EU Citizens Living And Working In The UK
Employers Wanting To Recruit EU Talent
Organisations who already have an existing Tier 2 (General) and Tier 2 (Intra-Company Transfer) Sponsor Licence will automatically be granted a new Skilled Worker Licence or Intra-Company Transfer Licence. This will allow them to sponsor the EU and non-EU nationals. For consistency, the Home Office has confirmed that existing Sponsor Licence duties and responsibilities will continue to apply.
If you do not have a Sponsor Licence and need to hire talent from the EU/EEA to grow your business, it is crucial to get the process of obtaining a licence underway now. There is likely to be a significant influx of applications at the beginning of 2021: delays will occur, which could damage your revenue and strategic growth plans.
When budgeting hiring a skilled worker from abroad, you need to factor in possibly paying for the employee and their dependent family member's visa and healthcare surcharge (depending on how you negotiate the new recruit's package). There are also some costs which will definitely fall to you, including:
- the cost of the Sponsor Licence application
- investment in getting your HR systems compliant and able to manage Home Office duties and responsibilities
- the Immigration Skills Charge, currently either £364 or £1000 per applicant, depending on the size of the sponsoring organisation
Some EU/EEA nationals will be exempt from the Immigration Skills Charge. Immigration Solicitors can advise you on the most up-to-date exemption list.
EU/EEA and non-EU/EEA nationals must meet the following requirements to be eligible for sponsorship:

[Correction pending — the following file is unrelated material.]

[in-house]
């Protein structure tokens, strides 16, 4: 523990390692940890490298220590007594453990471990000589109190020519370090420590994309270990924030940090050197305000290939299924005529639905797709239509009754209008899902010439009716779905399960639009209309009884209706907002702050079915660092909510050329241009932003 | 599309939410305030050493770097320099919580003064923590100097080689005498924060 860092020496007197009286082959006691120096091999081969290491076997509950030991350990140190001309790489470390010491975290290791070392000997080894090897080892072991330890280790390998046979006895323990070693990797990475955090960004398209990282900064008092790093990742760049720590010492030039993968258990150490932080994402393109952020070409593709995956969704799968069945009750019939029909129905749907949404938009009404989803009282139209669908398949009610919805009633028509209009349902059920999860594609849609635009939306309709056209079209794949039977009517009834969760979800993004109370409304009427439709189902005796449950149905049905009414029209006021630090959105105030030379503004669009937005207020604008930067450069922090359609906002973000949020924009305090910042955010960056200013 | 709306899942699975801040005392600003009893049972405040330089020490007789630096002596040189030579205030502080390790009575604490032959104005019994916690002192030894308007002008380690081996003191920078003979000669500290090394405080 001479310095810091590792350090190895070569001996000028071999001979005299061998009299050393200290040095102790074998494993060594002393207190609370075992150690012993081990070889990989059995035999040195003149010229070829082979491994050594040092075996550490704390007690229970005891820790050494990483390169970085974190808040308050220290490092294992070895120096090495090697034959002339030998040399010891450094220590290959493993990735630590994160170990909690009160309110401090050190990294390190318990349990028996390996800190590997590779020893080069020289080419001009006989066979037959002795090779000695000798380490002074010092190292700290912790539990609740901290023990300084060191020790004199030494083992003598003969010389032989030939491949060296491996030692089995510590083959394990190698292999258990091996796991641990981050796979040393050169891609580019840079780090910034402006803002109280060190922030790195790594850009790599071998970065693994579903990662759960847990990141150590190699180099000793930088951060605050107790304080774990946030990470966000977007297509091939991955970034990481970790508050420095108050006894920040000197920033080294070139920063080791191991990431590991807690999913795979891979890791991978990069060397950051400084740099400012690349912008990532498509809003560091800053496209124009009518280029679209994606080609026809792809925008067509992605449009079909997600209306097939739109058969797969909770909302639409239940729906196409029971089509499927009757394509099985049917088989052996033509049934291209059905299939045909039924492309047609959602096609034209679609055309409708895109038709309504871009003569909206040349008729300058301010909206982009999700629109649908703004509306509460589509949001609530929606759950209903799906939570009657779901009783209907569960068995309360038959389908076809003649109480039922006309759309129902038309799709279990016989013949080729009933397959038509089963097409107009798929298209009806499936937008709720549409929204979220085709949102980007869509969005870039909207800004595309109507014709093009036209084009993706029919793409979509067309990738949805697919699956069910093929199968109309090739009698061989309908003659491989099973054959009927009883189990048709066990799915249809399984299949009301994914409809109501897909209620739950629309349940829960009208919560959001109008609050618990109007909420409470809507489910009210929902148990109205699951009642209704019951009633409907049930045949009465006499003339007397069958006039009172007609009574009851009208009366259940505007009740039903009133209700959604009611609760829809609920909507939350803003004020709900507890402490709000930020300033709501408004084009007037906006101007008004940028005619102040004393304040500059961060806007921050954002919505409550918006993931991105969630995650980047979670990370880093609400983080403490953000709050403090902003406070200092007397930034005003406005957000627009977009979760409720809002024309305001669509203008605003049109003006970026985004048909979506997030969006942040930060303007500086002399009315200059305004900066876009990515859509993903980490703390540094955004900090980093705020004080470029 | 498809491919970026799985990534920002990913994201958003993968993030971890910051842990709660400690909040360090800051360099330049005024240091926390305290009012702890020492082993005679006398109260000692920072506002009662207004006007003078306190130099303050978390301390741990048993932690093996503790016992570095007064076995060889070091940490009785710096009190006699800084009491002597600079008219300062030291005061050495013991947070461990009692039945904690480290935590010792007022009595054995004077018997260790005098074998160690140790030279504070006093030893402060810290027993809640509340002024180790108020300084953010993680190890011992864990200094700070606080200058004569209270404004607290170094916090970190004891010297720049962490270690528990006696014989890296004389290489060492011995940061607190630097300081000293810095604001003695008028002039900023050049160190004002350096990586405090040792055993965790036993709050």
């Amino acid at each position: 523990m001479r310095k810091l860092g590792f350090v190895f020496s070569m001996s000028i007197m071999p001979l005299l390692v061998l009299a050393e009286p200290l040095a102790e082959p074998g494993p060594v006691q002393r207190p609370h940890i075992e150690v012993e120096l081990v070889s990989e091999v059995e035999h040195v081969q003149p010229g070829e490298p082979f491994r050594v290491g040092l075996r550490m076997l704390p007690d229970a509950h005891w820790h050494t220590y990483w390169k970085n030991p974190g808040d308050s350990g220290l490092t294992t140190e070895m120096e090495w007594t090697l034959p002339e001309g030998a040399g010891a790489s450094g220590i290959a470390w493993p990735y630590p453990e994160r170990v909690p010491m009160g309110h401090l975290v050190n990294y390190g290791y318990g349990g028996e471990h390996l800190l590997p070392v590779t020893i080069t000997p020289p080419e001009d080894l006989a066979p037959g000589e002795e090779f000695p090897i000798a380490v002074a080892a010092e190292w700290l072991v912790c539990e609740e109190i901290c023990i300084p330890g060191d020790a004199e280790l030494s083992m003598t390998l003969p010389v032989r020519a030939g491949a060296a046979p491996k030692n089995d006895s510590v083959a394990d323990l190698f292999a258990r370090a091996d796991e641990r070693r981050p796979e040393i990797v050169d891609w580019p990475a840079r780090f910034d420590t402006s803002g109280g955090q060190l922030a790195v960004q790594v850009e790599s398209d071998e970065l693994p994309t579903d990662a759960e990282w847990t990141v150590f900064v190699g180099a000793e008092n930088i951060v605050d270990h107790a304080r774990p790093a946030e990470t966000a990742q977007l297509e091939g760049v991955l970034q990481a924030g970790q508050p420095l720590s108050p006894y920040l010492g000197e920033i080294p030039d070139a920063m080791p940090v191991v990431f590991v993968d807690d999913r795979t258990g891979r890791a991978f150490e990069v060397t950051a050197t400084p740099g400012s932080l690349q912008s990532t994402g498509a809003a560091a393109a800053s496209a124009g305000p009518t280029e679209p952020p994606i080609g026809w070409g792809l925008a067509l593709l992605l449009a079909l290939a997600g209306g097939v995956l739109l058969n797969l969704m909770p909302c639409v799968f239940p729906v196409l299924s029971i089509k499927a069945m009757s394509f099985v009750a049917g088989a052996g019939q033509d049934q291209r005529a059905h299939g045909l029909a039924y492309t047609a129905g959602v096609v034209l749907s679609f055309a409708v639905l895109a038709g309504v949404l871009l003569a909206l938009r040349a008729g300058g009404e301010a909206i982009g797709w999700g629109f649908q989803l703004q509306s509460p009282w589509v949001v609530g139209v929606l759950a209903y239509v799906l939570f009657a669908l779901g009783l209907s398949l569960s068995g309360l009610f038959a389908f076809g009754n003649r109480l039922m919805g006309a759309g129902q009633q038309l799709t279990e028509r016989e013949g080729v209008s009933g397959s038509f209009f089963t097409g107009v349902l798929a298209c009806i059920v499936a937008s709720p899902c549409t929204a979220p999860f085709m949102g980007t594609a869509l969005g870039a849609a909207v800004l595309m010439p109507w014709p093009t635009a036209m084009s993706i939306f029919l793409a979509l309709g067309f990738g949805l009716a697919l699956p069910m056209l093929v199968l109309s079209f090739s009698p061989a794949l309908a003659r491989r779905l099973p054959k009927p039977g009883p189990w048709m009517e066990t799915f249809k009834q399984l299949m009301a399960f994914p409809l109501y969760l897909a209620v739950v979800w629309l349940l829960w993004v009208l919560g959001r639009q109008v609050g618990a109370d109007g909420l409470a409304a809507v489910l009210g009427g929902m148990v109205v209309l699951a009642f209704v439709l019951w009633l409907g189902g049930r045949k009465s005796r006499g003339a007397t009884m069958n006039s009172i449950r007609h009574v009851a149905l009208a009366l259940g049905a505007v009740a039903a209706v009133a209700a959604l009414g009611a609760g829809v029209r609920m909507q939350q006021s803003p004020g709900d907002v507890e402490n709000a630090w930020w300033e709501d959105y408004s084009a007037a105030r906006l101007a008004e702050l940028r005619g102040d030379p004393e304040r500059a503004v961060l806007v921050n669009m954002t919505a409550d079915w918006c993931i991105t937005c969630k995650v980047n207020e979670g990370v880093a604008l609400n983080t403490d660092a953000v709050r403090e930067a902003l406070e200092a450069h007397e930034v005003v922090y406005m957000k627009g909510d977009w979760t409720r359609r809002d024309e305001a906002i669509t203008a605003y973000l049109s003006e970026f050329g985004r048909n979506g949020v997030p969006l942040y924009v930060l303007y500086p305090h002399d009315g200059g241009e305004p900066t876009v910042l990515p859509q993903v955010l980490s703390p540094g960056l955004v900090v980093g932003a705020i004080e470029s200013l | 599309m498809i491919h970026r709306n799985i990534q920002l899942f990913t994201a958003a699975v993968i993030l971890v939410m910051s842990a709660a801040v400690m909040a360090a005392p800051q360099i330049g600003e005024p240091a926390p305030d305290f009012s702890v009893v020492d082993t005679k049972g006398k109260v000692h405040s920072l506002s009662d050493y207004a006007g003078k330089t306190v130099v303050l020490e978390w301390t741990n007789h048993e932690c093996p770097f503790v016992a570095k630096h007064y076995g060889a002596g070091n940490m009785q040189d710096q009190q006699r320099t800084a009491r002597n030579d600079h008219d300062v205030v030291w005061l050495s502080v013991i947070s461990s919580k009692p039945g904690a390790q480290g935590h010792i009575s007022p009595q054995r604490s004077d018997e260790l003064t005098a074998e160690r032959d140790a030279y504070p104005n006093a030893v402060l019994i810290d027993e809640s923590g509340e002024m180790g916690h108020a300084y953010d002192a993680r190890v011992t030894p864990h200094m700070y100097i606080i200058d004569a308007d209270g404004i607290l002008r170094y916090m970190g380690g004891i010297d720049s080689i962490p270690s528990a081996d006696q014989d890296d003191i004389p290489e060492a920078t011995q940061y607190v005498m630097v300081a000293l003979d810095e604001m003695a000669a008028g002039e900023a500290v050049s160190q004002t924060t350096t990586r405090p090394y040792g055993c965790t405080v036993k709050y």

- A licensed sponsor must have offered them a job.
- The position must be at or above the minimum skill level (RQF3 level (A level) or equivalent qualification). Having a physical qualification is not an important factor in this requirement -the skill level of the position that is the crucial part.
- Be able to speak English to a reasonable level.
The Resident Labour Market Test will be abolished; however, employers will need to show they are filling a genuine vacancy, not one merely created to allow a person from abroad to come to or remain in the UK.
The Get Ready For Brexit Campaign illustrates how all our lives will be affected by the UK leaving the EU. For tourists, EU/EEA nationals living and working in the UK, and employers now are the time to gain an understanding of the changes and make the necessary preparations.
What will the UK miss most from the Eu after Brexit?
- COVID-19: One Year On Masks and Social Distancing Could Be Till Years to Come
- End of the Brexit Customs Grace Period - What Will Happen on 1st April 2021?
- Brexit Implication On UK Employment Laws
- Brexit and Jobs: What Does the UK Job Market Look like after Leaving EU?
- Post-Brexit: What Will Be The Impact Of Brexit On The City Of London?